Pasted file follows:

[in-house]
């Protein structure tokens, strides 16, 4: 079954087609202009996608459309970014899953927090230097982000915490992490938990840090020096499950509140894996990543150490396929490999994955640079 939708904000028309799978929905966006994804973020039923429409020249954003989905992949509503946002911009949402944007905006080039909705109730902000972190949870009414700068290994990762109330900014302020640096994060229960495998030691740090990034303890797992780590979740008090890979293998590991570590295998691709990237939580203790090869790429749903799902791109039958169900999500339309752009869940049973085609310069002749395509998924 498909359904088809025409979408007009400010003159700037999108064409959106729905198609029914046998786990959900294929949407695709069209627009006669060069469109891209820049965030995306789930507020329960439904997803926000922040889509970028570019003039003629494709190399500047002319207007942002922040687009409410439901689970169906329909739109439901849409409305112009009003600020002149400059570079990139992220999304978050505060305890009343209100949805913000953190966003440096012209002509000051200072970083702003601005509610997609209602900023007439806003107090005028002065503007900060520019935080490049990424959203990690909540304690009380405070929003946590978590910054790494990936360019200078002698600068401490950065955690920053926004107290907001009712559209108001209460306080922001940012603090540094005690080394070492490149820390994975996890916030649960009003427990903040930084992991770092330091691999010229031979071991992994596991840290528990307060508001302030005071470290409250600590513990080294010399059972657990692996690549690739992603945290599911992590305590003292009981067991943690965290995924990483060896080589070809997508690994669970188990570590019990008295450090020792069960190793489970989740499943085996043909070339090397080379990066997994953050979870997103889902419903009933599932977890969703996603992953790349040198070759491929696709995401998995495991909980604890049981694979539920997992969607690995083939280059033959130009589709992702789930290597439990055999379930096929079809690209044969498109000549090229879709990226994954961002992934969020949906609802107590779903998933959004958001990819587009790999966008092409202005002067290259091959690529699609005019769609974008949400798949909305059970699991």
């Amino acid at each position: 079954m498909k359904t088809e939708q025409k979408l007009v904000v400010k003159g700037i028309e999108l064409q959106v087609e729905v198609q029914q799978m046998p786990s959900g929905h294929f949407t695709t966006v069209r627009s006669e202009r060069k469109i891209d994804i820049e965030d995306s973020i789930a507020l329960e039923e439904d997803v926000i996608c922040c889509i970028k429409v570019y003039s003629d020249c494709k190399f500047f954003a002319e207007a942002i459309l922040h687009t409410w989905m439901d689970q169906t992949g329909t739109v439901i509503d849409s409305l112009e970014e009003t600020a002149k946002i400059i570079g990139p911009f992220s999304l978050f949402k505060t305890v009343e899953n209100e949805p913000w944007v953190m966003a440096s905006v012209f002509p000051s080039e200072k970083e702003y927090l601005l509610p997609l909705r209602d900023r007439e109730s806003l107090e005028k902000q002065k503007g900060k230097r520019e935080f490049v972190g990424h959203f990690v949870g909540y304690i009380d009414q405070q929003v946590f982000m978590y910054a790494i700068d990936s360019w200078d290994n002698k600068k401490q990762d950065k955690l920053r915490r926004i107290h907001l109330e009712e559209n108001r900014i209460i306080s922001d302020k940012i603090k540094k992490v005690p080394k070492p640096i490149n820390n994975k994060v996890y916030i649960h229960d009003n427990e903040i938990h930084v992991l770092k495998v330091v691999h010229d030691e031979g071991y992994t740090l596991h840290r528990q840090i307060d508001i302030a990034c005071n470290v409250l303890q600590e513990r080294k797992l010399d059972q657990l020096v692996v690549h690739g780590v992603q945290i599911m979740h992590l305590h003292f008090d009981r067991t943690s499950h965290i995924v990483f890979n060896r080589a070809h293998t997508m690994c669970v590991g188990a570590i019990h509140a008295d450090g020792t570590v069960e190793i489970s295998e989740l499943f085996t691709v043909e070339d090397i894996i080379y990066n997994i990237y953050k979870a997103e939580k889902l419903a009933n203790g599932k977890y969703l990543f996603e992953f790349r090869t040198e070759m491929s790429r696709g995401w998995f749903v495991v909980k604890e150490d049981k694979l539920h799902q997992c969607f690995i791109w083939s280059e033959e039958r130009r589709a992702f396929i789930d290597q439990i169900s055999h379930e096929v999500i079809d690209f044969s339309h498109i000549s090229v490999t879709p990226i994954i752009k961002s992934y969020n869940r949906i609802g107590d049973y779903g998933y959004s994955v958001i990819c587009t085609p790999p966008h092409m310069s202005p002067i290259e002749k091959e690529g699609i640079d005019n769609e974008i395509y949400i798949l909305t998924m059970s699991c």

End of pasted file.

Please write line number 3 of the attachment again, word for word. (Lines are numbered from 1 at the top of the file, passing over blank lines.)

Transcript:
């Amino acid at each position: 079954m498909k359904t088809e939708q025409k979408l007009v904000v400010k003159g700037i028309e999108l064409q959106v087609e729905v198609q029914q799978m046998p786990s959900g929905h294929f949407t695709t966006v069209r627009s006669e202009r060069k469109i891209d994804i820049e965030d995306s973020i789930a507020l329960e039923e439904d997803v926000i996608c922040c889509i970028k429409v570019y003039s003629d020249c494709k190399f500047f954003a002319e207007a942002i459309l922040h687009t409410w989905m439901d689970q169906t992949g329909t739109v439901i509503d849409s409305l112009e970014e009003t600020a002149k946002i400059i570079g990139p911009f992220s999304l978050f949402k505060t305890v009343e899953n209100e949805p913000w944007v953190m966003a440096s905006v012209f002509p000051s080039e200072k970083e702003y927090l601005l509610p997609l909705r209602d900023r007439e109730s806003l107090e005028k902000q002065k503007g900060k230097r520019e935080f490049v972190g990424h959203f990690v949870g909540y304690i009380d009414q405070q929003v946590f982000m978590y910054a790494i700068d990936s360019w200078d290994n002698k600068k401490q990762d950065k955690l920053r915490r926004i107290h907001l109330e009712e559209n108001r900014i209460i306080s922001d302020k940012i603090k540094k992490v005690p080394k070492p640096i490149n820390n994975k994060v996890y916030i649960h229960d009003n427990e903040i938990h930084v992991l770092k495998v330091v691999h010229d030691e031979g071991y992994t740090l596991h840290r528990q840090i307060d508001i302030a990034c005071n470290v409250l303890q600590e513990r080294k797992l010399d059972q657990l020096v692996v690549h690739g780590v992603q945290i599911m979740h992590l305590h003292f008090d009981r067991t943690s499950h965290i995924v990483f890979n060896r080589a070809h293998t997508m690994c669970v590991g188990a570590i019990h509140a008295d450090g020792t570590v069960e190793i489970s295998e989740l499943f085996t691709v043909e070339d090397i894996i080379y990066n997994i990237y953050k979870a997103e939580k889902l419903a009933n203790g599932k977890y969703l990543f996603e992953f790349r090869t040198e070759m491929s790429r696709g995401w998995f749903v495991v909980k604890e150490d049981k694979l539920h799902q997992c969607f690995i791109w083939s280059e033959e039958r130009r589709a992702f396929i789930d290597q439990i169900s055999h379930e096929v999500i079809d690209f044969s339309h498109i000549s090229v490999t879709p990226i994954i752009k961002s992934y969020n869940r949906i609802g107590d049973y779903g998933y959004s994955v958001i990819c587009t085609p790999p966008h092409m310069s202005p002067i290259e002749k091959e690529g699609i640079d005019n769609e974008i395509y949400i798949l909305t998924m059970s699991c």